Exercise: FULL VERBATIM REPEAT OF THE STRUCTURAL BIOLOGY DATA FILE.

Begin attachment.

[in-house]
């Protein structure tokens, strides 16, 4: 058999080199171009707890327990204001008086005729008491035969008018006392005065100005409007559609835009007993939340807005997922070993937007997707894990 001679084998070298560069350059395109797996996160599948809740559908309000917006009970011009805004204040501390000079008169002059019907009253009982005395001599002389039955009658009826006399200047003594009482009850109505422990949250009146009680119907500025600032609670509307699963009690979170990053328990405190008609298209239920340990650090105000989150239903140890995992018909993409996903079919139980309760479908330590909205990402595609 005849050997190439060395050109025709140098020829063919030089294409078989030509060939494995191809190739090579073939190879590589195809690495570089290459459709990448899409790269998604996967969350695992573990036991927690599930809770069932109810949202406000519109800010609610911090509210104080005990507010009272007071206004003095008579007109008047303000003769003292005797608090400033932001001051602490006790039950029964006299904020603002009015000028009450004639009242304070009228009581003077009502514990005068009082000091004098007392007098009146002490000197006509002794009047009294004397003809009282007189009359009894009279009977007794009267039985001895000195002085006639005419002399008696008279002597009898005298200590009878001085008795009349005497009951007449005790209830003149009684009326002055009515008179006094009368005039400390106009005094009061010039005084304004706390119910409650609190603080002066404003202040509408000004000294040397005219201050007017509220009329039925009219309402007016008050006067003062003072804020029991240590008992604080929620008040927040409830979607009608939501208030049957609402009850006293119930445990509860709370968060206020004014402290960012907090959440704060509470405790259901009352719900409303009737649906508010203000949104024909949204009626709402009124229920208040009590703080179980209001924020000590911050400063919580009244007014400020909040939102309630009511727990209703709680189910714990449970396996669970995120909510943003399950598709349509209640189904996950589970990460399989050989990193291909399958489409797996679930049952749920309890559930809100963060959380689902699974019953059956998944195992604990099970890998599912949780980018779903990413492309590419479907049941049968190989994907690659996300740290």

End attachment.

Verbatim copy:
[in-house]
């Protein structure tokens, strides 16, 4: 058999080199171009707890327990204001008086005729008491035969008018006392005065100005409007559609835009007993939340807005997922070993937007997707894990 001679084998070298560069350059395109797996996160599948809740559908309000917006009970011009805004204040501390000079008169002059019907009253009982005395001599002389039955009658009826006399200047003594009482009850109505422990949250009146009680119907500025600032609670509307699963009690979170990053328990405190008609298209239920340990650090105000989150239903140890995992018909993409996903079919139980309760479908330590909205990402595609 005849050997190439060395050109025709140098020829063919030089294409078989030509060939494995191809190739090579073939190879590589195809690495570089290459459709990448899409790269998604996967969350695992573990036991927690599930809770069932109810949202406000519109800010609610911090509210104080005990507010009272007071206004003095008579007109008047303000003769003292005797608090400033932001001051602490006790039950029964006299904020603002009015000028009450004639009242304070009228009581003077009502514990005068009082000091004098007392007098009146002490000197006509002794009047009294004397003809009282007189009359009894009279009977007794009267039985001895000195002085006639005419002399008696008279002597009898005298200590009878001085008795009349005497009951007449005790209830003149009684009326002055009515008179006094009368005039400390106009005094009061010039005084304004706390119910409650609190603080002066404003202040509408000004000294040397005219201050007017509220009329039925009219309402007016008050006067003062003072804020029991240590008992604080929620008040927040409830979607009608939501208030049957609402009850006293119930445990509860709370968060206020004014402290960012907090959440704060509470405790259901009352719900409303009737649906508010203000949104024909949204009626709402009124229920208040009590703080179980209001924020000590911050400063919580009244007014400020909040939102309630009511727990209703709680189910714990449970396996669970995120909510943003399950598709349509209640189904996950589970990460399989050989990193291909399958489409797996679930049952749920309890559930809100963060959380689902699974019953059956998944195992604990099970890998599912949780980018779903990413492309590419479907049941049968190989994907690659996300740290």